22 Jan 2024
 | 22 Jan 2024
Status: this preprint is open for discussion.

Decomposition of skill scores for conditional verification – Impact of AMO phases on the predictability of decadal temperature forecasts

Andy Richling, Jens Grieger, and Henning W. Rust

Abstract. We present a decomposition of skill scores for the conditional verification of weather and climate forecast systems. Aim is to evaluate the performance of such a system individually for predefined subsets with respect to the overall performance. The overall skill score is decomposed into: (1) the subset skill score assessing the performance of a forecast system compared to a reference system for a particular subset; (2) the frequency weighting accounting for varying subset size; (3) the reference weighting relating the performance of the reference system in the individual subsets to the performance of the full data set. The decomposition and its interpretation is exemplified using a synthetic data set. Subsequently we use it for a practical example from the field of decadal climate prediction: An evaluation of the Atlantic-European near-surface temperature forecast from the German initiative Mittelfristige Klimaprognosen (MiKlip) decadal prediction system conditional on different Atlantic Meridional Oscillation (AMO) phases during initialization. With respect to the chosen Western European North Atlantic sector, the decadal prediction system preop-dcpp-HR performs better than the un-initialized simulations mostly due to performance gain during a positive AMO phase. Compared to the predecessor system (preop-LR), no overall performance benefits are made in this region, but positive contributions are achieved for initialization in neutral AMO phases. Additionally, the decomposition reveals a strong imbalance among the subsets (defined by AMO phases) in terms of reference weighting allowing for sophisticated interpretation and conclusions. This skill score decomposition framework for conditional verification is a valuable tool to analyze the effect of physical processes on forecast performance and consequently supports model development and improvement of operational forecasts.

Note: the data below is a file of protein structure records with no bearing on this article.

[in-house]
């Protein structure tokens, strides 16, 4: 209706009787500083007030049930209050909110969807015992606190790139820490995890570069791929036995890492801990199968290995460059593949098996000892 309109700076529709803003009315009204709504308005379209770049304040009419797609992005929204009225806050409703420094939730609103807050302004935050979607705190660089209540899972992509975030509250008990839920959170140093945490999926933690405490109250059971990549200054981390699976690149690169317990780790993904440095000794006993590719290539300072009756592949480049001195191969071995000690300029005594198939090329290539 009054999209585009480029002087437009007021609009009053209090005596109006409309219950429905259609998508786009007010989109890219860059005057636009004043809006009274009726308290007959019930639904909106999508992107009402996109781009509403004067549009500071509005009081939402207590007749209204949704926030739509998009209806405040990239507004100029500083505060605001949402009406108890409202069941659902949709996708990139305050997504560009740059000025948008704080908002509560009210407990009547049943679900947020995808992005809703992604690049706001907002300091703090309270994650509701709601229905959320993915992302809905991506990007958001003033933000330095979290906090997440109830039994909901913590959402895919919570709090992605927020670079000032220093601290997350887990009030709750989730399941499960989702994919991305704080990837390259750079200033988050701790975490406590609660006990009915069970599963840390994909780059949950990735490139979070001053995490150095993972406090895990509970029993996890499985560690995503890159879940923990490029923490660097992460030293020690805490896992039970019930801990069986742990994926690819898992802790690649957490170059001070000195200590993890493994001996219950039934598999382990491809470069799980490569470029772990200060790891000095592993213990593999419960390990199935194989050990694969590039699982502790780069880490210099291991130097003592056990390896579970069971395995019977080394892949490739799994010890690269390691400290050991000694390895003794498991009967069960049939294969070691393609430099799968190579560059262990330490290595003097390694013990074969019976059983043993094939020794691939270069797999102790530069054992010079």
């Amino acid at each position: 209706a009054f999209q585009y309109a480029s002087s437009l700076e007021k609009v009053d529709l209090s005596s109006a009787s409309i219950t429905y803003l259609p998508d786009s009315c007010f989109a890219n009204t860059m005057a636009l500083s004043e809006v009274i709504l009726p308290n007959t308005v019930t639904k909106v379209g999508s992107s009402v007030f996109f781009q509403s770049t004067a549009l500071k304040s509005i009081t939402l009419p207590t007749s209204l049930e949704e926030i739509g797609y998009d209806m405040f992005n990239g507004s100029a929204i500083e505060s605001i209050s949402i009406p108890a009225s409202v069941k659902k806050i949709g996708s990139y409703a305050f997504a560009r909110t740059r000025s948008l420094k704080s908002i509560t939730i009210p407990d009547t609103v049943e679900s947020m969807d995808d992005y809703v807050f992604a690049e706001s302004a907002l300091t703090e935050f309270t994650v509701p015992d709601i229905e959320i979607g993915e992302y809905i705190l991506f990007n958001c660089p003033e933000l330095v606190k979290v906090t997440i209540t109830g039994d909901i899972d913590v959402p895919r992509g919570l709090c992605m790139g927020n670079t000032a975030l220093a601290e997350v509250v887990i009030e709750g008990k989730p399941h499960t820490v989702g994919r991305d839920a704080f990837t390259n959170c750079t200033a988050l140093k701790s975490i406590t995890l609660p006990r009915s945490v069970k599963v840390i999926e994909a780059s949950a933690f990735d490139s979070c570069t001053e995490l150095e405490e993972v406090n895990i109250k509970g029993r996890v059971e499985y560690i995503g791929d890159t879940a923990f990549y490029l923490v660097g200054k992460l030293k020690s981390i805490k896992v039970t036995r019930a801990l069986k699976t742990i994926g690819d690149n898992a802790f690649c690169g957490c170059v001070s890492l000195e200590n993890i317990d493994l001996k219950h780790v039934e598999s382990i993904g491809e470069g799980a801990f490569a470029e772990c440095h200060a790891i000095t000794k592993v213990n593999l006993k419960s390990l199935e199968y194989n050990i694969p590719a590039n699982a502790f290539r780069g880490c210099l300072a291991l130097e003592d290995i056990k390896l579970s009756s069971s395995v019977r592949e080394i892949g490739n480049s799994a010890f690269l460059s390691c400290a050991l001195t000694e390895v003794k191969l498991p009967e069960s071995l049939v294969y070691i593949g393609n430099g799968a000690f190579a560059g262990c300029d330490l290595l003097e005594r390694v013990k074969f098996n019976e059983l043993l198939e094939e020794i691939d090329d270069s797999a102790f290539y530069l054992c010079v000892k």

Andy Richling, Jens Grieger, and Henning W. Rust

Status: open (until 18 Mar 2024)

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  • RC1: 'Comment on egusphere-2023-2582', Jonas Bhend, 19 Feb 2024 reply
Andy Richling, Jens Grieger, and Henning W. Rust
Andy Richling, Jens Grieger, and Henning W. Rust


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Short summary
The performance of weather and climate prediction systems is variable in time and space. It is of interest how this performance varies in different situations. We provide a decomposition of a skill score –a measure of forecast performance– as a tool for detailed assessment of performance variability to support model development or forecast improvement. The framework is exemplified with decadal forecasts to assess the impact of different ocean states in the North Atlantic on temperature forecast.